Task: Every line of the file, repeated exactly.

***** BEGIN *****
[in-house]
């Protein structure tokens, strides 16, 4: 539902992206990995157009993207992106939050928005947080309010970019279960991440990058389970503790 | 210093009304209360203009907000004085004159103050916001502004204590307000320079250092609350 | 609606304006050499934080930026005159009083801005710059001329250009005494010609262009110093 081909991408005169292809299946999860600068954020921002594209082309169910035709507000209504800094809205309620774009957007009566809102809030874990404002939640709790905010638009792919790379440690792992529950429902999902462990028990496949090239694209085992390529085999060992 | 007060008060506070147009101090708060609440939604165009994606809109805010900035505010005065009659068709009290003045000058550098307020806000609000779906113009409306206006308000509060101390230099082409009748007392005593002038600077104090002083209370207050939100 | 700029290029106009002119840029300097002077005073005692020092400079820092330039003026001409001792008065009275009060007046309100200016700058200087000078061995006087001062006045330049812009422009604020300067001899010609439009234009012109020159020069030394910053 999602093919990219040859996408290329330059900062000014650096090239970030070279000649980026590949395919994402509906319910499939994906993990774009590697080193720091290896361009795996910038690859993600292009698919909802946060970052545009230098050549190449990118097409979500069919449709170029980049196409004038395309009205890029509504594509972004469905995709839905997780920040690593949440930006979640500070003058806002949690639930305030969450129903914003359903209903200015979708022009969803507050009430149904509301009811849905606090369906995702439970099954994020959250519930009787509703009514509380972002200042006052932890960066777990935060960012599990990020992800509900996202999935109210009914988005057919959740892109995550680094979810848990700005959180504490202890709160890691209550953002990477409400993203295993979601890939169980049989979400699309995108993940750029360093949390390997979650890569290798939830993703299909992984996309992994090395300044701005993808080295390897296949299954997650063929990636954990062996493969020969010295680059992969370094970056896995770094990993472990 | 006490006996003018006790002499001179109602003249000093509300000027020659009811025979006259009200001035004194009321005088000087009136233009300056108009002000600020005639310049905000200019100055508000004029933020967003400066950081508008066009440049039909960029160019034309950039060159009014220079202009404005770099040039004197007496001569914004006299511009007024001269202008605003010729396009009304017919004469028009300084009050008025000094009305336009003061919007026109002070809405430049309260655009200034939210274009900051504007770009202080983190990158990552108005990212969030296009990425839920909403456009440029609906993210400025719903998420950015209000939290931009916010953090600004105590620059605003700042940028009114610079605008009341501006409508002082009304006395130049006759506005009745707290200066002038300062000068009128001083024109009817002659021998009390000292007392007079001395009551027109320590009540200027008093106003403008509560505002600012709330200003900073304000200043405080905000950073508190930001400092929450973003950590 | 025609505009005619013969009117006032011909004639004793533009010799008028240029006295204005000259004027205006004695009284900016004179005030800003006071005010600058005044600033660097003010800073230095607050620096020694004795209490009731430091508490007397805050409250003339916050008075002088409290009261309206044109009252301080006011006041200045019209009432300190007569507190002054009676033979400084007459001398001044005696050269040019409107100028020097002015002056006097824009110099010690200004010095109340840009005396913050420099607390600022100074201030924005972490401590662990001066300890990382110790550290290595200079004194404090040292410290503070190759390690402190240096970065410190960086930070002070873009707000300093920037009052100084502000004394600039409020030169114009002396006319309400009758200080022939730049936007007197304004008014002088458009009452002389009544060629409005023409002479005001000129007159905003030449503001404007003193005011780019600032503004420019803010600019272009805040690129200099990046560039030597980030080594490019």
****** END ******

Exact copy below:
[in-house]
């Protein structure tokens, strides 16, 4: 539902992206990995157009993207992106939050928005947080309010970019279960991440990058389970503790 | 210093009304209360203009907000004085004159103050916001502004204590307000320079250092609350 | 609606304006050499934080930026005159009083801005710059001329250009005494010609262009110093 081909991408005169292809299946999860600068954020921002594209082309169910035709507000209504800094809205309620774009957007009566809102809030874990404002939640709790905010638009792919790379440690792992529950429902999902462990028990496949090239694209085992390529085999060992 | 007060008060506070147009101090708060609440939604165009994606809109805010900035505010005065009659068709009290003045000058550098307020806000609000779906113009409306206006308000509060101390230099082409009748007392005593002038600077104090002083209370207050939100 | 700029290029106009002119840029300097002077005073005692020092400079820092330039003026001409001792008065009275009060007046309100200016700058200087000078061995006087001062006045330049812009422009604020300067001899010609439009234009012109020159020069030394910053 999602093919990219040859996408290329330059900062000014650096090239970030070279000649980026590949395919994402509906319910499939994906993990774009590697080193720091290896361009795996910038690859993600292009698919909802946060970052545009230098050549190449990118097409979500069919449709170029980049196409004038395309009205890029509504594509972004469905995709839905997780920040690593949440930006979640500070003058806002949690639930305030969450129903914003359903209903200015979708022009969803507050009430149904509301009811849905606090369906995702439970099954994020959250519930009787509703009514509380972002200042006052932890960066777990935060960012599990990020992800509900996202999935109210009914988005057919959740892109995550680094979810848990700005959180504490202890709160890691209550953002990477409400993203295993979601890939169980049989979400699309995108993940750029360093949390390997979650890569290798939830993703299909992984996309992994090395300044701005993808080295390897296949299954997650063929990636954990062996493969020969010295680059992969370094970056896995770094990993472990 | 006490006996003018006790002499001179109602003249000093509300000027020659009811025979006259009200001035004194009321005088000087009136233009300056108009002000600020005639310049905000200019100055508000004029933020967003400066950081508008066009440049039909960029160019034309950039060159009014220079202009404005770099040039004197007496001569914004006299511009007024001269202008605003010729396009009304017919004469028009300084009050008025000094009305336009003061919007026109002070809405430049309260655009200034939210274009900051504007770009202080983190990158990552108005990212969030296009990425839920909403456009440029609906993210400025719903998420950015209000939290931009916010953090600004105590620059605003700042940028009114610079605008009341501006409508002082009304006395130049006759506005009745707290200066002038300062000068009128001083024109009817002659021998009390000292007392007079001395009551027109320590009540200027008093106003403008509560505002600012709330200003900073304000200043405080905000950073508190930001400092929450973003950590 | 025609505009005619013969009117006032011909004639004793533009010799008028240029006295204005000259004027205006004695009284900016004179005030800003006071005010600058005044600033660097003010800073230095607050620096020694004795209490009731430091508490007397805050409250003339916050008075002088409290009261309206044109009252301080006011006041200045019209009432300190007569507190002054009676033979400084007459001398001044005696050269040019409107100028020097002015002056006097824009110099010690200004010095109340840009005396913050420099607390600022100074201030924005972490401590662990001066300890990382110790550290290595200079004194404090040292410290503070190759390690402190240096970065410190960086930070002070873009707000300093920037009052100084502000004394600039409020030169114009002396006319309400009758200080022939730049936007007197304004008014002088458009009452002389009544060629409005023409002479005001000129007159905003030449503001404007003193005011780019600032503004420019803010600019272009805040690129200099990046560039030597980030080594490019």